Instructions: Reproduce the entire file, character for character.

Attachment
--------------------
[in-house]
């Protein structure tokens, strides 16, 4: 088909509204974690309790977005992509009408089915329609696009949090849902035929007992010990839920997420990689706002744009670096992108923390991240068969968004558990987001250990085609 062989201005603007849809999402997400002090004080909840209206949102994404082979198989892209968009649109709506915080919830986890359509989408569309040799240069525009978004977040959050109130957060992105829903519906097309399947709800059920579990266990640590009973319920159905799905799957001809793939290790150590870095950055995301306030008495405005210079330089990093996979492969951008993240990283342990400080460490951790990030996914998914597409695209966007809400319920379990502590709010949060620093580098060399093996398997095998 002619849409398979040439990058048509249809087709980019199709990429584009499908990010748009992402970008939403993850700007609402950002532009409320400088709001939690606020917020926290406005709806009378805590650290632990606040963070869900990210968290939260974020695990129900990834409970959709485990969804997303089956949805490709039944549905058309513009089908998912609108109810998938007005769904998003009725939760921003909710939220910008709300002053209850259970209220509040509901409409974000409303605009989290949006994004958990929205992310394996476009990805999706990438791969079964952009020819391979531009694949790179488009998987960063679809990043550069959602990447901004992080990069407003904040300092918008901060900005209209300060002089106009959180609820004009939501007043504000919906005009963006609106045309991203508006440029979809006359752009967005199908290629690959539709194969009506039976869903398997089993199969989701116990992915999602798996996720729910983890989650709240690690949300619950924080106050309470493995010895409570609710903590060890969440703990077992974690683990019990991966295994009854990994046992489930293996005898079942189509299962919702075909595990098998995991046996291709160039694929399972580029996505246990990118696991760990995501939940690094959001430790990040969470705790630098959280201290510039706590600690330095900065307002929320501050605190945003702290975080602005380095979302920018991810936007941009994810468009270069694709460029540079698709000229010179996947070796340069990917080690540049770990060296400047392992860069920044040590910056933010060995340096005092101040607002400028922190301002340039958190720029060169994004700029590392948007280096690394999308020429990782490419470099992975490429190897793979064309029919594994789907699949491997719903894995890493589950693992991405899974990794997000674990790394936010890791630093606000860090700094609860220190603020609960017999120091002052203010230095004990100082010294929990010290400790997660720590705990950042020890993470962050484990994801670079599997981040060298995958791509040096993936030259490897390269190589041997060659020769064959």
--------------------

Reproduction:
[in-house]
């Protein structure tokens, strides 16, 4: 088909509204974690309790977005992509009408089915329609696009949090849902035929007992010990839920997420990689706002744009670096992108923390991240068969968004558990987001250990085609 062989201005603007849809999402997400002090004080909840209206949102994404082979198989892209968009649109709506915080919830986890359509989408569309040799240069525009978004977040959050109130957060992105829903519906097309399947709800059920579990266990640590009973319920159905799905799957001809793939290790150590870095950055995301306030008495405005210079330089990093996979492969951008993240990283342990400080460490951790990030996914998914597409695209966007809400319920379990502590709010949060620093580098060399093996398997095998 002619849409398979040439990058048509249809087709980019199709990429584009499908990010748009992402970008939403993850700007609402950002532009409320400088709001939690606020917020926290406005709806009378805590650290632990606040963070869900990210968290939260974020695990129900990834409970959709485990969804997303089956949805490709039944549905058309513009089908998912609108109810998938007005769904998003009725939760921003909710939220910008709300002053209850259970209220509040509901409409974000409303605009989290949006994004958990929205992310394996476009990805999706990438791969079964952009020819391979531009694949790179488009998987960063679809990043550069959602990447901004992080990069407003904040300092918008901060900005209209300060002089106009959180609820004009939501007043504000919906005009963006609106045309991203508006440029979809006359752009967005199908290629690959539709194969009506039976869903398997089993199969989701116990992915999602798996996720729910983890989650709240690690949300619950924080106050309470493995010895409570609710903590060890969440703990077992974690683990019990991966295994009854990994046992489930293996005898079942189509299962919702075909595990098998995991046996291709160039694929399972580029996505246990990118696991760990995501939940690094959001430790990040969470705790630098959280201290510039706590600690330095900065307002929320501050605190945003702290975080602005380095979302920018991810936007941009994810468009270069694709460029540079698709000229010179996947070796340069990917080690540049770990060296400047392992860069920044040590910056933010060995340096005092101040607002400028922190301002340039958190720029060169994004700029590392948007280096690394999308020429990782490419470099992975490429190897793979064309029919594994789907699949491997719903894995890493589950693992991405899974990794997000674990790394936010890791630093606000860090700094609860220190603020609960017999120091002052203010230095004990100082010294929990010290400790997660720590705990950042020890993470962050484990994801670079599997981040060298995958791509040096993936030259490897390269190589041997060659020769064959």